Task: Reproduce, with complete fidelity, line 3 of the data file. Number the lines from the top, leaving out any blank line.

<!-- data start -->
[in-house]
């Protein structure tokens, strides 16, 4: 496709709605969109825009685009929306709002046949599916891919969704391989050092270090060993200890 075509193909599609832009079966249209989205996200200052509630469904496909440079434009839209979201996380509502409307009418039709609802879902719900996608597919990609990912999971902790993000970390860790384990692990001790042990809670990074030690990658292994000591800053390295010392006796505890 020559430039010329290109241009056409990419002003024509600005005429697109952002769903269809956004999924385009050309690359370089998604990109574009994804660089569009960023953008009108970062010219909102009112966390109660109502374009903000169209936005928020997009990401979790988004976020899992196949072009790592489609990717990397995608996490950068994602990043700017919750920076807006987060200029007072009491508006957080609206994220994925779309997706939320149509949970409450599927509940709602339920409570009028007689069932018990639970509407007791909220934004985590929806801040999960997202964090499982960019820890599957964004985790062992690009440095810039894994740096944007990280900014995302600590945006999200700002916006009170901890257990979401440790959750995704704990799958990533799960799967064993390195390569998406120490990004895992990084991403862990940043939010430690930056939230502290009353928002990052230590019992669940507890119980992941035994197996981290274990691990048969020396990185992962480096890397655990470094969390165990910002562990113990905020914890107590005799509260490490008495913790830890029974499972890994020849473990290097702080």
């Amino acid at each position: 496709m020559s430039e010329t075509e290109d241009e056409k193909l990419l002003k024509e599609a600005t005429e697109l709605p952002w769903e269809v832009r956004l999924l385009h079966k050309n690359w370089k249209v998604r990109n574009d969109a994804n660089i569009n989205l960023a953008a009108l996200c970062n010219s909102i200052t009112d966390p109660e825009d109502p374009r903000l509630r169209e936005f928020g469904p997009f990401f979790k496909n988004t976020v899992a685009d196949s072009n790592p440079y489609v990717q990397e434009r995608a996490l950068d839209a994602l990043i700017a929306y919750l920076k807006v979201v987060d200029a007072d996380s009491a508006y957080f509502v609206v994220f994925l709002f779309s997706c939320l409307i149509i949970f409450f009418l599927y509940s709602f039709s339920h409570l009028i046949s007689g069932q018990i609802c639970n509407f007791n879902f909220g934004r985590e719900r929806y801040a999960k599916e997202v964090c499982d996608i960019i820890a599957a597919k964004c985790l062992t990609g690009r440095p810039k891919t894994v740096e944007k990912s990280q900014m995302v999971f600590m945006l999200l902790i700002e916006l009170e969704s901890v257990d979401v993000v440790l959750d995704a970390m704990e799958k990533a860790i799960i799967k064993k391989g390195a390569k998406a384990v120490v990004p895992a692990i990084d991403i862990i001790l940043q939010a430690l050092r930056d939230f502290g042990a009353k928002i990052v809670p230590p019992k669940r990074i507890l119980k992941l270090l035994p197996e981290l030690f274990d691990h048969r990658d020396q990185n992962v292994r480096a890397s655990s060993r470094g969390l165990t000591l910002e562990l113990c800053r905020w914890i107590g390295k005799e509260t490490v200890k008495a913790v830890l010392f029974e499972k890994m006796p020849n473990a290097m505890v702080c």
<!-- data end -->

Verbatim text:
């Amino acid at each position: 496709m020559s430039e010329t075509e290109d241009e056409k193909l990419l002003k024509e599609a600005t005429e697109l709605p952002w769903e269809v832009r956004l999924l385009h079966k050309n690359w370089k249209v998604r990109n574009d969109a994804n660089i569009n989205l960023a953008a009108l996200c970062n010219s909102i200052t009112d966390p109660e825009d109502p374009r903000l509630r169209e936005f928020g469904p997009f990401f979790k496909n988004t976020v899992a685009d196949s072009n790592p440079y489609v990717q990397e434009r995608a996490l950068d839209a994602l990043i700017a929306y919750l920076k807006v979201v987060d200029a007072d996380s009491a508006y957080f509502v609206v994220f994925l709002f779309s997706c939320l409307i149509i949970f409450f009418l599927y509940s709602f039709s339920h409570l009028i046949s007689g069932q018990i609802c639970n509407f007791n879902f909220g934004r985590e719900r929806y801040a999960k599916e997202v964090c499982d996608i960019i820890a599957a597919k964004c985790l062992t990609g690009r440095p810039k891919t894994v740096e944007k990912s990280q900014m995302v999971f600590m945006l999200l902790i700002e916006l009170e969704s901890v257990d979401v993000v440790l959750d995704a970390m704990e799958k990533a860790i799960i799967k064993k391989g390195a390569k998406a384990v120490v990004p895992a692990i990084d991403i862990i001790l940043q939010a430690l050092r930056d939230f502290g042990a009353k928002i990052v809670p230590p019992k669940r990074i507890l119980k992941l270090l035994p197996e981290l030690f274990d691990h048969r990658d020396q990185n992962v292994r480096a890397s655990s060993r470094g969390l165990t000591l910002e562990l113990c800053r905020w914890i107590g390295k005799e509260t490490v200890k008495a913790v830890l010392f029974e499972k890994m006796p020849n473990a290097m505890v702080c």